Change in global ocean heat content (∆OHC). a, ∆OHC derived from hydrographic and atmospheric observations (normalized to zero in 2007, ±1σ uncertainty). b, Linear least-squares trends for 1991–2016, 1993–2016 and 2007–2016 (±1σ uncertainty). Hydrography-based ∆OHC estimates combine warming rates at ocean depths of 0 to 2,000m (from Cheng and co-authors (CHEN), Pacific Marine Environmental Laboratory (PMEL), Meteorological Research Institute (MRI), and National Centers for Environmental Information (NCEI) estimates) with the revised deep ocean warming (at depths of more than 2,000 m). The atmospheric-based estimate (this study), which uses observed atmospheric potential oxygen trends (∆APO Climate ) and model-based ∆APO Climate-to-∆OHC ratios, does not resolve interannual variations. Graphic: Resplandy, et al., 2018 / Nature

By Chris Mooney and Brady Dennis
13 November 2018

(The Washington Post) – Scientists behind a major study that claimed the Earth’s oceans are warming faster than previously thought now say their work contained inadvertent errors that made their conclusions seem more certain than they actually are. [cf. Earth’s oceans have absorbed 60 percent more heat per year than previously thought]

Two weeks after the high-profile study was published in the journal Nature, its authors have submitted corrections to the publication. The Scripps Institution of Oceanography, home to several of the researchers involved, also noted the problems in the scientists' work and corrected a news release on its website, which previously had asserted that the study detailed how the Earth’s oceans “have absorbed 60 percent more heat than previously thought.”

“Unfortunately, we made mistakes here,” said Ralph Keeling, a climate scientist at Scripps, who was a co-author of the study. “I think the main lesson is that you work as fast as you can to fix mistakes when you find them.”

The central problem, according to Keeling, came in how the researchers dealt with the uncertainty in their measurements. As a result, the findings suffer from too much doubt to definitively support the paper’s conclusion about how much heat the oceans have absorbed over time.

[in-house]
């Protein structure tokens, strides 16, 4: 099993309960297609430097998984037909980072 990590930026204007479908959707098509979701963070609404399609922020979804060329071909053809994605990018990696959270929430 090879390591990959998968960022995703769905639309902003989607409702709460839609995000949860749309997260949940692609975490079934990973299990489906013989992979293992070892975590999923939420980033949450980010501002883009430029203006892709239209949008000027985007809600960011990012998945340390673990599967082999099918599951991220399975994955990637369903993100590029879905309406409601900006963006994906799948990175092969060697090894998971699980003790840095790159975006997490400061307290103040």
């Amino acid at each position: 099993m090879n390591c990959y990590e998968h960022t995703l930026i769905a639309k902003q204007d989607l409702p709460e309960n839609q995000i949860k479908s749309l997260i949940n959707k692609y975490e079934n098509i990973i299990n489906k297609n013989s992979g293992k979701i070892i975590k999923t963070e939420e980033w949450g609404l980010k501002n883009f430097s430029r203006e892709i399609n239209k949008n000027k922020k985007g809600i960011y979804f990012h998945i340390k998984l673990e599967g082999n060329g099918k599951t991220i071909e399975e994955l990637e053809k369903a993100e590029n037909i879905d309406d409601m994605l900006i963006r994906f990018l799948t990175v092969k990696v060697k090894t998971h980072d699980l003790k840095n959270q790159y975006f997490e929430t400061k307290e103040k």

The central conclusion of the study — that oceans are retaining ever more energy as more heat is being trapped within Earth’s climate system each year — is in line with other studies that have drawn similar conclusions. And it hasn’t changed much despite the errors. But Keeling said the authors' miscalculations mean there is a much larger margin of error in the findings, which means researchers can weigh in with less certainty than they thought.

“I accept responsibility for what happened because it’s my role to make sure that those kind of details got conveyed,” Keeling said. (He has published a more detailed explanation of what happened here.) […]

Gavin Schmidt, head of the NASA Goddard Institute for Space Studies, followed the growing debate over the study closely on Twitter and said that measurements about the uptake of heat in the oceans have been bedeviled with data problems for some time — and that debuting new research in this area is hard. […]

“The key is not whether mistakes are made, but how they are dealt with — and the response from Laure and Ralph here is exemplary. No panic, but a careful reexamination of their working — despite a somewhat hostile environment,” he wrote. [more]

Scientists acknowledge key errors in study of how fast the oceans are warming

1 comments :

  1. robert bonacci said...

    While they worry about probability, we are headlong into the 6th mass extinction. #1decadeleft  

 

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